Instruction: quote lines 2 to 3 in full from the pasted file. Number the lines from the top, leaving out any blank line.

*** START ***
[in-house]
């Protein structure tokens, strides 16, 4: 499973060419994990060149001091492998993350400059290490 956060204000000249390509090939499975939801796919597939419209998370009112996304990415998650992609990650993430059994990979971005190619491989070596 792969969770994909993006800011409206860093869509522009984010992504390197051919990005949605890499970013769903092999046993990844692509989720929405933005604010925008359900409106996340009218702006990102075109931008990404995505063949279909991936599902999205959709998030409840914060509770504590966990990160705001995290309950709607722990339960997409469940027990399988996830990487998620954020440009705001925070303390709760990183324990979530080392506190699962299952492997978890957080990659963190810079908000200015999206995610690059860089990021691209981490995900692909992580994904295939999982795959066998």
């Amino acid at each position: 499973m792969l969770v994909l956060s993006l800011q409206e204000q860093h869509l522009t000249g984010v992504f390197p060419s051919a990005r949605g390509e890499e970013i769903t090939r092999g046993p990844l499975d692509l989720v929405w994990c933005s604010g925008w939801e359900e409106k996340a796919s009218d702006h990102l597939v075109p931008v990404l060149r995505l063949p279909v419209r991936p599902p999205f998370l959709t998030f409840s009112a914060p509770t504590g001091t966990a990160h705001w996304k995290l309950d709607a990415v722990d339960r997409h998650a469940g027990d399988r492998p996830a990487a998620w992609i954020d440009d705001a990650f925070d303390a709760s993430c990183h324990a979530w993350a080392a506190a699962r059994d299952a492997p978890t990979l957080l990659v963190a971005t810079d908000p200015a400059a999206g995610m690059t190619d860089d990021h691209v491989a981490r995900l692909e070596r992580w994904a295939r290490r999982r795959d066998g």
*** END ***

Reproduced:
């Protein structure tokens, strides 16, 4: 499973060419994990060149001091492998993350400059290490 956060204000000249390509090939499975939801796919597939419209998370009112996304990415998650992609990650993430059994990979971005190619491989070596 792969969770994909993006800011409206860093869509522009984010992504390197051919990005949605890499970013769903092999046993990844692509989720929405933005604010925008359900409106996340009218702006990102075109931008990404995505063949279909991936599902999205959709998030409840914060509770504590966990990160705001995290309950709607722990339960997409469940027990399988996830990487998620954020440009705001925070303390709760990183324990979530080392506190699962299952492997978890957080990659963190810079908000200015999206995610690059860089990021691209981490995900692909992580994904295939999982795959066998």
């Amino acid at each position: 499973m792969l969770v994909l956060s993006l800011q409206e204000q860093h869509l522009t000249g984010v992504f390197p060419s051919a990005r949605g390509e890499e970013i769903t090939r092999g046993p990844l499975d692509l989720v929405w994990c933005s604010g925008w939801e359900e409106k996340a796919s009218d702006h990102l597939v075109p931008v990404l060149r995505l063949p279909v419209r991936p599902p999205f998370l959709t998030f409840s009112a914060p509770t504590g001091t966990a990160h705001w996304k995290l309950d709607a990415v722990d339960r997409h998650a469940g027990d399988r492998p996830a990487a998620w992609i954020d440009d705001a990650f925070d303390a709760s993430c990183h324990a979530w993350a080392a506190a699962r059994d299952a492997p978890t990979l957080l990659v963190a971005t810079d908000p200015a400059a999206g995610m690059t190619d860089d990021h691209v491989a981490r995900l692909e070596r992580w994904a295939r290490r999982r795959d066998g």